By: Iltifat Husain MD & Satish Misra MD
It’s been more than two years since the editors at iMedicalApps went through the medical apps available for iOS and found the best medical apps Physicians and other healthcare providers should download onto their iPhone. During that time the face of the App Store has changed, along with the phone itself.
Since our original list, there have been a tremendous number of new apps Physicians should consider downloading — many that we use on a daily basis.
One of the unique things about our search was the discovery of essential “non-medical” apps for healthcare professionals. These apps are not in the medical category and are used by the general public for other purposes — but when configured appropriately, become essential tools for Physicians.
This list required a tremendous amount of research and time and we hope you enjoy some of the unique applications we found — some of these apps might help you save a life. Remember to register on our site (free) to view the accompanying videos we made to give you an idea of how best to use the apps.
The following list was compiled by the Editor-in-chief and Managing Editors of iMedicalApps. The editors individually searched through the iTunes store (desktop) and App Store (iOS) in the free medical apps category and compiled their top medical apps list. Key features looked at were quality of content, real world applicability, and user interface. After individual lists were compiled by the editors, the lists were compared and key categories were made to help delineate the medical apps functionality.
The following categories were selected:
– “Non-medical” apps critical for health care providers
– Drug Reference
– Medical Literature Curation apps
– Medical Calculators
– Medical Language translators
– General Reference
– Patient Education
– Specialty Education
– Continuing Medical Education (CME)
– Social Networks
The remaining editors at iMedicalApps were able to view the compiled lists in their entirety, and were given the opportunity to add other apps. The Editor in Chief and Managing Editor only included apps unanimously agreed upon.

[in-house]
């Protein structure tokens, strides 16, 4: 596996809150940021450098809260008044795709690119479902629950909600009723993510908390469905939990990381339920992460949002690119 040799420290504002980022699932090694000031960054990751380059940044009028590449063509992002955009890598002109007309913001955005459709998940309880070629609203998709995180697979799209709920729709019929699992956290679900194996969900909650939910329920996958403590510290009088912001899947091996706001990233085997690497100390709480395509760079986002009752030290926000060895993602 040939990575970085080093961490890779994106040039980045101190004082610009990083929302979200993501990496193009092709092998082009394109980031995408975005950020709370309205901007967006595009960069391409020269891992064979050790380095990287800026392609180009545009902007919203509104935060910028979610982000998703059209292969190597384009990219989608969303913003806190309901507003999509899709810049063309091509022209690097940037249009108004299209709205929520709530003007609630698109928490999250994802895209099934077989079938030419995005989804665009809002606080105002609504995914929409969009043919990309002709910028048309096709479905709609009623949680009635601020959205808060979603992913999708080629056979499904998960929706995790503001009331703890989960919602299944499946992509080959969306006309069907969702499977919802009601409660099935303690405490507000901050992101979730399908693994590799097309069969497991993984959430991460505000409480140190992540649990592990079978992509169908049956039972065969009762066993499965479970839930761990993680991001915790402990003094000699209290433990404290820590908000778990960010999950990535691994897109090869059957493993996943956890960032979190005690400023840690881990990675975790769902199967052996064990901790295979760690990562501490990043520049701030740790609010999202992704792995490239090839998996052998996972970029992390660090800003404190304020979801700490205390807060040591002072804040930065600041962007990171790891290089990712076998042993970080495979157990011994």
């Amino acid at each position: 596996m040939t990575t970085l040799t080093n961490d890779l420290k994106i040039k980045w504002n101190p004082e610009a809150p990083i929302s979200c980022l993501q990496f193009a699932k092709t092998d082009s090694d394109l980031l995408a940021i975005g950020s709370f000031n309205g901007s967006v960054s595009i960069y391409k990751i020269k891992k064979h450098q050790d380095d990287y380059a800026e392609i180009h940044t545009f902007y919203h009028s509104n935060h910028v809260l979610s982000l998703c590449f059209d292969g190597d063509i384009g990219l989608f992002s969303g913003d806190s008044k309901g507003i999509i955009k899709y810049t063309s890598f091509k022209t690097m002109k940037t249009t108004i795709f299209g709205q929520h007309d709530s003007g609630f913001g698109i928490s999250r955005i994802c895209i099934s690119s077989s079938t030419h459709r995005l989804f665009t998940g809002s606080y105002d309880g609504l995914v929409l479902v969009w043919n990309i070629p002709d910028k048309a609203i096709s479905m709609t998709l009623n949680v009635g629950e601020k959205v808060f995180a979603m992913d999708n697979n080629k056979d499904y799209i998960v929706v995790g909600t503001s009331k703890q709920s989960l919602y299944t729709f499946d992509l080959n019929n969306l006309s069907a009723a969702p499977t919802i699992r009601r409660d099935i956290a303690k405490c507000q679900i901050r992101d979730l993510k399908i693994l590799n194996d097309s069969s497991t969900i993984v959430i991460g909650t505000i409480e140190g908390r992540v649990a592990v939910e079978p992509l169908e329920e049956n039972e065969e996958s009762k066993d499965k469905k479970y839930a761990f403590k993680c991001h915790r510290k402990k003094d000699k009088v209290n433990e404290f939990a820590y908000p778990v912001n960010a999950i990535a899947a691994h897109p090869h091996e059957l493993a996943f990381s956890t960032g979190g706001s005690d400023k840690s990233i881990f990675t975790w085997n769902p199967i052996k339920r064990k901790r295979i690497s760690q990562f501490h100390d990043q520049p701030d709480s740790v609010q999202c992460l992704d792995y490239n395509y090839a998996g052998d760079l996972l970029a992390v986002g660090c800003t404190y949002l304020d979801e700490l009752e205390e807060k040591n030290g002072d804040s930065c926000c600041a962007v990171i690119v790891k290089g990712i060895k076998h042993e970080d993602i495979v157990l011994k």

“Non-Medical” Apps critical for health care providers
Editors at iMedicalApps are often asked by our peers to recommend key medical apps. To the surprise of many, the “medical” apps we use the most aren’t in the medical category of the App Store. Out of the list of medical apps we recommend to our Doctor friends, the following three are usually the apps we hear the most positive feedback about.
Usually the thanks is conveyed in the following way, “I can’t believe I didn’t know about the ____ app sooner”. In the blank, insert one of the following apps: Feedly, Dropbox, or Evernote.
Feedly started to get a lot of buzz in the tech world with the demise of Google Reader. It’s been seen as a replacement to Reader now, but does so much more. The application presents website articles to you in an easy, and aesthetically pleasing manner.
Why does this matter?
With more medical professionals starting blogs and teaching online, there is a growing community of Physician writers who write great academic and teaching pearls. We highlighted how this was being done in Emergency Medicine, and other specialties are doing this as well.
As the accompanying video shows, you can set up Feedly to pull in all the key medical websites or medical blogs you follow, and they are presented in a palatable manner — all in one place.
Evernote is an application that is utilized extensively by the editors at iMedicalApps. It is a tremendous resource for storing PDF files, and more importantly — keeping track of all of your medical notes. The accompanying video shows how great the app is at storing your notes. You can even add other Evernote users’ medical notes, as shown in the video.
One of the unique ways you can use Evernote is to take pictures of handouts. This is great for Grand Rounds or for storing workflow algorithms — such as new Trauma protocols the hospital is implementing. Basically, Evernote prevents you from ever having to carry paper documents.
Recently, Evernote’s functionality increased tremendously when they added more comprehensive PDF reading ability.
iMA prior review: How medical professionals can use Evernote to improve productivity and learning
While Evernote is the application you want to store your medical notes, Dropbox is the one you want to store your medical files. These range from your Grand Rounds presentations to medical literature PDF files. As with Evernote above, Dropbox recently upgraded their PDF viewing ability, so you don’t have to rely as much on other PDF reading apps.
The suggested usage of these “non-medical” apps is the following:
– Feedly for your medical websites and blogs
– Evernote for your medical notes, workflow algorithms
– Dropbox for your medical files (PDFs, powerpoints)
Now if only Evernote and Dropbox would include PDF annotation functionality — that would be a game changer.